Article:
International Journal of Humanities and Social Science

ISSN 2220-8488 (Print), 2221-0989 (Online) 10.30845/ijhss

Staging the Prince Royal: Henry, Prince of Wales and the Theater of Royal Shipbuilding
Gregory Vaughn McNamara, Ph.D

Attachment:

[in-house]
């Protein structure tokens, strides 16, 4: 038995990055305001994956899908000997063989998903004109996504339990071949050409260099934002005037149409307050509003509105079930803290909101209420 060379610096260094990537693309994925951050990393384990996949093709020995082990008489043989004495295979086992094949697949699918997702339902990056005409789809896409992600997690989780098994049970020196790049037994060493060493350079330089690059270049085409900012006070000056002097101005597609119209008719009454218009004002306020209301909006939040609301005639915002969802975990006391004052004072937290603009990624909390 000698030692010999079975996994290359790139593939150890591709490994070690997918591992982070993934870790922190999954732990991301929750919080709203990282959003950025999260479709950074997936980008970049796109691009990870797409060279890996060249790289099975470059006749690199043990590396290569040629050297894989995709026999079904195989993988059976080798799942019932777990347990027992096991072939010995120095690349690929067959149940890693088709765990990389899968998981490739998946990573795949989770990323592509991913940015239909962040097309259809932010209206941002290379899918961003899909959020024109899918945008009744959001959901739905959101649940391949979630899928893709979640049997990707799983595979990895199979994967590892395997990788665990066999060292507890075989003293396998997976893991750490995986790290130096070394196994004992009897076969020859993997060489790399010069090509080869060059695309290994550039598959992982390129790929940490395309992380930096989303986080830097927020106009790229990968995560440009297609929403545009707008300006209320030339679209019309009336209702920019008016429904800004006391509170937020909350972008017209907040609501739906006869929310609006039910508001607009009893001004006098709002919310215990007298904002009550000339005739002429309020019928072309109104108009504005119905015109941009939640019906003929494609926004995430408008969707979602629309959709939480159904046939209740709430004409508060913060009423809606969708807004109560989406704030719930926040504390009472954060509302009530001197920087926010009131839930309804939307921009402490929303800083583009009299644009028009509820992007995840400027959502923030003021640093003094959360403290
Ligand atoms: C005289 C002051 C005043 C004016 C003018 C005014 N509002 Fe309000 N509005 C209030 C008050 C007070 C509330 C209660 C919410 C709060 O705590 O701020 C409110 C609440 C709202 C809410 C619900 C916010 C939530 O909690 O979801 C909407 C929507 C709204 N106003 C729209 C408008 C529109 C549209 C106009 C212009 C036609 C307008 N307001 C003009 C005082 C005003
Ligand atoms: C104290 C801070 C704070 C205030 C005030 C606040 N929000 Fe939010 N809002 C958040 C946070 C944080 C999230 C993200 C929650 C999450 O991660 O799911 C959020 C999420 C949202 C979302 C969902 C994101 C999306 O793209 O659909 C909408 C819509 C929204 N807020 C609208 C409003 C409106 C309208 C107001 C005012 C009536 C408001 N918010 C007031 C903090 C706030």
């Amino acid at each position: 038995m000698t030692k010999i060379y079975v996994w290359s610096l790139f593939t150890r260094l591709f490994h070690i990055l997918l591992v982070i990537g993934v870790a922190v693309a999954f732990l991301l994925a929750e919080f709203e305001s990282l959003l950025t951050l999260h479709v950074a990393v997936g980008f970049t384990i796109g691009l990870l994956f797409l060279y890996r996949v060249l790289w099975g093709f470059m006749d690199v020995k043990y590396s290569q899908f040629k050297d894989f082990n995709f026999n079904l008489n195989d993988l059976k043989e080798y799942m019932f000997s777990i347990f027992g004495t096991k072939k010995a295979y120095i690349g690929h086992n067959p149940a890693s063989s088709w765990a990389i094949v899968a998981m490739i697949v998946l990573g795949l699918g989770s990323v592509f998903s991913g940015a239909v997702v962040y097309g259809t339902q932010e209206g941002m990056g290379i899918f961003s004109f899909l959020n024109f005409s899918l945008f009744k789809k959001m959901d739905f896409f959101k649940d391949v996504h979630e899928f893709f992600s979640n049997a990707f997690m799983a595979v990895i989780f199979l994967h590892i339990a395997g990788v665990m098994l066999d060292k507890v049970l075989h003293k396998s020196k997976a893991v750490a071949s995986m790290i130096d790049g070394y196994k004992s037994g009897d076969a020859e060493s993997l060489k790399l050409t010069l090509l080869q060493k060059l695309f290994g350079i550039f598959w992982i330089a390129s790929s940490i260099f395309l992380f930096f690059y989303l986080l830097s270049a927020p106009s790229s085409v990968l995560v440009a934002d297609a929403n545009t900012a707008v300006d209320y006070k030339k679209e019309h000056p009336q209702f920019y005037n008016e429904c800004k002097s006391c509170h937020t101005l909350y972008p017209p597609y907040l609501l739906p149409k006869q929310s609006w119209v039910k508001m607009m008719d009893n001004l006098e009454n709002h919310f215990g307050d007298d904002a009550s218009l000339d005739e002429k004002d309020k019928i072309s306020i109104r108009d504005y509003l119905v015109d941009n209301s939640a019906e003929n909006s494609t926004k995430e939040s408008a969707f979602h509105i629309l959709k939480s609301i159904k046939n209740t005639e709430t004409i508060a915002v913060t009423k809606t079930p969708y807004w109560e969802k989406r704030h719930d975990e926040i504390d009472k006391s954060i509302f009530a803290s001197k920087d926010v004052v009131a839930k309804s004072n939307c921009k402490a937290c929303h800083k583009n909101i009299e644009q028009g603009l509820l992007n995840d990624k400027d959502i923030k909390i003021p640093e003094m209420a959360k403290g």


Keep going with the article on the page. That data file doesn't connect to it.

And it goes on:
Among the many and varied forms of political theatre characterizing the emergent court of Henry Frederick Stuart, the eldest son of King James I who was created Prince of Wales in June 1610, shipbuilding was in some ways the most elaborate. Scholarship has understandably tended to concentrate on the Prince’s interest in the court masque and his patronage of Ben Jonson, who built a distinctive mythos around the young man in such ceremonial works as Prince Henry’s Barriers and Oberon, the Faerie Prince. Prince Henry was influenced by the naval theories and practices of Sir Walter Ralegh and he patronized the controversial shipbuilder Phineas Pett—these men contributed to the political and nautical predilections that led to his adoption of the motto “He delights to go upon the deep.” This essay examines the construction of the three-master flagship Prince Royal as a significant expression of the highly theatrical early Stuart court, with Prince Henry’s childhood and adolescent involvement in maritime pursuits as the framing narrative to the analysis.

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